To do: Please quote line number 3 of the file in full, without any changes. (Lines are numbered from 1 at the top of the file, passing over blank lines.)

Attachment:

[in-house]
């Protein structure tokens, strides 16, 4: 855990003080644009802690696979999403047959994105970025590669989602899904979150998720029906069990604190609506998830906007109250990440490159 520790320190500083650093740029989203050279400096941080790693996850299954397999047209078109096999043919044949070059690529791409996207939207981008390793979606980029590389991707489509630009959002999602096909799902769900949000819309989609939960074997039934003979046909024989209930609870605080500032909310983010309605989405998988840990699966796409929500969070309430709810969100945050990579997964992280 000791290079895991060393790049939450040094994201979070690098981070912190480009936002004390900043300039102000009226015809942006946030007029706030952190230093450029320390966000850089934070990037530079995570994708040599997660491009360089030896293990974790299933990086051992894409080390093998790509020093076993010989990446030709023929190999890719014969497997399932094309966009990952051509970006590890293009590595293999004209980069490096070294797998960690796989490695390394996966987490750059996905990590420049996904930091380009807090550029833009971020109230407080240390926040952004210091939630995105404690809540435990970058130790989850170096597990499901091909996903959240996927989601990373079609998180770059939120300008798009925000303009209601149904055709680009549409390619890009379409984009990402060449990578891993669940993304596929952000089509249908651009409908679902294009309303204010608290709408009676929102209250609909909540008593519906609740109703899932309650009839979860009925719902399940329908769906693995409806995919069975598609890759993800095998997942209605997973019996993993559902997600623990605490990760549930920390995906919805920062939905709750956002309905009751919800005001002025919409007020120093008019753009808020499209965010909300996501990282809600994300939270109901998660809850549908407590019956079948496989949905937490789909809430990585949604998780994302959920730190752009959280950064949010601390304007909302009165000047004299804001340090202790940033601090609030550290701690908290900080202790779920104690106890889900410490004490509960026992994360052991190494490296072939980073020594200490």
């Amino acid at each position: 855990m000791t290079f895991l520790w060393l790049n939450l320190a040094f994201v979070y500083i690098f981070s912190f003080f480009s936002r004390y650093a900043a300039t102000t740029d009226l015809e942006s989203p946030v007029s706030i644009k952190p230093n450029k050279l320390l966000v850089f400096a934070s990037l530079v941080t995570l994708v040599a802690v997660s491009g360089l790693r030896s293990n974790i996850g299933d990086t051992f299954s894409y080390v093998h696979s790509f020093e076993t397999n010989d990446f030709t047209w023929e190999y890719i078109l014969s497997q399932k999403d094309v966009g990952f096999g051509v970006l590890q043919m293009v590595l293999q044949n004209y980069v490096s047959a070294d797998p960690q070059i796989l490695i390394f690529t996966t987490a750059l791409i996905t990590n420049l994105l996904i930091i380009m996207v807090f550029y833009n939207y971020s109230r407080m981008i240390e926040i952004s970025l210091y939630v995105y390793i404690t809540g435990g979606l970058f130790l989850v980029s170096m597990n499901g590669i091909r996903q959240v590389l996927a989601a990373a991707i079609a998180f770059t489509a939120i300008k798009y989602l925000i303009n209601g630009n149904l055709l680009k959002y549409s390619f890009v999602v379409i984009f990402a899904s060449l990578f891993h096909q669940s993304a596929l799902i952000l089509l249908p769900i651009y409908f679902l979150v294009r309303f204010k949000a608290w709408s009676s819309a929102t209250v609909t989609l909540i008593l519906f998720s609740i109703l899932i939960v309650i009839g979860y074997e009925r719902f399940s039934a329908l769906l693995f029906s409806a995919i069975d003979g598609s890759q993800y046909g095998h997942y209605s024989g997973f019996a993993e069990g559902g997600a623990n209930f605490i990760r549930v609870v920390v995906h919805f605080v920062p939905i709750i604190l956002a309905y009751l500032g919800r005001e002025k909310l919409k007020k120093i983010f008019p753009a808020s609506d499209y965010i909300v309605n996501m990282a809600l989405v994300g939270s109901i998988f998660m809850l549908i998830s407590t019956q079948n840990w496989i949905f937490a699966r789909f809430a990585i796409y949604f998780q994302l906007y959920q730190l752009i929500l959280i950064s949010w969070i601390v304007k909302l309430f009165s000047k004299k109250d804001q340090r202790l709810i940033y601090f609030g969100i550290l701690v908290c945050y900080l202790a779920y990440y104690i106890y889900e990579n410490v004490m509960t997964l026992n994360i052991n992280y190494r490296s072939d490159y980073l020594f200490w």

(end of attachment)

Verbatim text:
């Amino acid at each position: 855990m000791t290079f895991l520790w060393l790049n939450l320190a040094f994201v979070y500083i690098f981070s912190f003080f480009s936002r004390y650093a900043a300039t102000t740029d009226l015809e942006s989203p946030v007029s706030i644009k952190p230093n450029k050279l320390l966000v850089f400096a934070s990037l530079v941080t995570l994708v040599a802690v997660s491009g360089l790693r030896s293990n974790i996850g299933d990086t051992f299954s894409y080390v093998h696979s790509f020093e076993t397999n010989d990446f030709t047209w023929e190999y890719i078109l014969s497997q399932k999403d094309v966009g990952f096999g051509v970006l590890q043919m293009v590595l293999q044949n004209y980069v490096s047959a070294d797998p960690q070059i796989l490695i390394f690529t996966t987490a750059l791409i996905t990590n420049l994105l996904i930091i380009m996207v807090f550029y833009n939207y971020s109230r407080m981008i240390e926040i952004s970025l210091y939630v995105y390793i404690t809540g435990g979606l970058f130790l989850v980029s170096m597990n499901g590669i091909r996903q959240v590389l996927a989601a990373a991707i079609a998180f770059t489509a939120i300008k798009y989602l925000i303009n209601g630009n149904l055709l680009k959002y549409s390619f890009v999602v379409i984009f990402a899904s060449l990578f891993h096909q669940s993304a596929l799902i952000l089509l249908p769900i651009y409908f679902l979150v294009r309303f204010k949000a608290w709408s009676s819309a929102t209250v609909t989609l909540i008593l519906f998720s609740i109703l899932i939960v309650i009839g979860y074997e009925r719902f399940s039934a329908l769906l693995f029906s409806a995919i069975d003979g598609s890759q993800y046909g095998h997942y209605s024989g997973f019996a993993e069990g559902g997600a623990n209930f605490i990760r549930v609870v920390v995906h919805f605080v920062p939905i709750i604190l956002a309905y009751l500032g919800r005001e002025k909310l919409k007020k120093i983010f008019p753009a808020s609506d499209y965010i909300v309605n996501m990282a809600l989405v994300g939270s109901i998988f998660m809850l549908i998830s407590t019956q079948n840990w496989i949905f937490a699966r789909f809430a990585i796409y949604f998780q994302l906007y959920q730190l752009i929500l959280i950064s949010w969070i601390v304007k909302l309430f009165s000047k004299k109250d804001q340090r202790l709810i940033y601090f609030g969100i550290l701690v908290c945050y900080l202790a779920y990440y104690i106890y889900e990579n410490v004490m509960t997964l026992n994360i052991n992280y190494r490296s072939d490159y980073l020594f200490w």